Sarconi: Google Cardboard is best bang-for-buck virtual reality device for college students

UPDATED: Jan. 21, 2016 at 2:31 p.m.

If you are a college student interested in owning a virtual reality device, you may be feeling a little priced out right now.

With Facebook-owned Oculus’ new VR device, the Rift, costing $599 without factoring the $1,000 computer powerful enough to run its graphics, the glamour child of VR may have just put a dent in your hopes of owning the most hyped VR device to hit the market.

Don’t worry, though: Google just made its own announcement that could be just as important to you.

Often lost in the shuffle of other VR devices like the Samsung Gear VR and the HTC Vive, Google Cardboard disclosed that it is making the product compatible with spatial audio. That means when you’re in an experience, you can hear if a noise is on your left, your right or even in front of you. It’s a critical part of creating the most immersive experience possible and it shows that the $5 headset may in fact be the best bang-for-buck product on the market.

First things first, the Cardboard is in no way a better experience than the Oculus Rift, HTC Vive or the Samsung Gear VR.

It’s like comparing a remote-controlled airplane to a paper one. The Cardboard is made from, well, cardboard, and uses a phone and two lenses to create the experience. These other devices have touch pads, a micro USB connection, focal lenses and all other sorts of crazy electrical stuff. They are expensive for a reason.

But, when it comes to overall experience, there isn’t quite as much of a difference between the Cardboard and the others. And that’s without factoring in spatial audio.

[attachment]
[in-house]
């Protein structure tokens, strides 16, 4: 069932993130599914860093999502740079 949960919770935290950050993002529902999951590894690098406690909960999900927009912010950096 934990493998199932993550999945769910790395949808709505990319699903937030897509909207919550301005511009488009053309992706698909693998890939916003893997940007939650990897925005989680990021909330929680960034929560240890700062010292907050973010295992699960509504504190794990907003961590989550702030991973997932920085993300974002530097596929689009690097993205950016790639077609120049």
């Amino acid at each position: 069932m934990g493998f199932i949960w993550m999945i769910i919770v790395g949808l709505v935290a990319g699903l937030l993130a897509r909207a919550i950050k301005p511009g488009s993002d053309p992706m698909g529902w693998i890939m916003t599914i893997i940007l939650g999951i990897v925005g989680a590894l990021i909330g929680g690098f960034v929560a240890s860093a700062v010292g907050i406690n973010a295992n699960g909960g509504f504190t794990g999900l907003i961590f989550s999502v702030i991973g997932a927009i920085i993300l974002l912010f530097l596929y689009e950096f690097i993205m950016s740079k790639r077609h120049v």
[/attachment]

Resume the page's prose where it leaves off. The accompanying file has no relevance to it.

Just for reference, here’s a quick breakdown of what the Cardboard is going up against.

The Rift

The graphics on the Oculus are great, but the limiting nature of being attached to a computer actually works against it. Even if I can’t walk around in a virtual space, I’ve found that I want the ability to walk or move around in real life while I use it. To be fair, I’ve only tried the developer kit, but it was enough to for me to consider that the Oculus might be a little overrated.

Grade: 7/10


Gear VR

The graphics are less immersive than the Rift, but it’s mobility compensates for it. The Gear is simple to put on and relatively easy to transport. The major caveat with it is that you need a Samsung phone to use it. But I would say given its price — about $100 without the phone — and quality, the Gear is the second best VR device for college students.

Grade: 6.5/10


HTC Vive

This is as immersive as it gets. You have hand controllers and can move around a little bit in your new reality. It’s so convincing that taking the headset off is like entering a new world. Even though it’s really the old world.

*Projected for market release in April 2016. Price is TBD.

Grade: 8/10


In comparison to these three technologies, I would give the Cardboard a five — not too shabby considering the Rift is 300 times the cost.

What it really boils down to is this: Virtual reality is in its infancy stage right now. It’s a fast-growing baby, and anything you purchase right now might be considered archaic in as little as five years. Given that fact, it might be wise to go with the Cardboard if you can’t splurge on any of the other options.

That’s what Google is betting on. While Oculus, Samsung and HTC are driving in the fast lane, the search engine giant is in the slow lane, likely waiting for some more technological advancements to take place before putting it in gear — pun intended  — and joining the others.

At least, I assume that’s the company’s plan.

As for right now, Google has become the poor man’s, or college student’s, virtual reality company. They are keeping the price low while improving the product, which is an extremely important development for a VR industry that needs the simple and understated Cardboard just as badly as it needs a star like Oculus.

Google isn’t going to be paraded through the streets or anything for it, but they are providing a critical component to any emerging technology: parity.

Paul Sarconi is a senior broadcast and digital journalism major. His column appears weekly. He can be reached at and followed on Twitter @paulsarconi.

CORRECTION: In a previous version of this article, the amount Google invested in Magic Leap was misstated. While Google led the round in October 2014, there were other investors and none of the investors disclosed their investment amounts. The Daily Orange regrets this error. 


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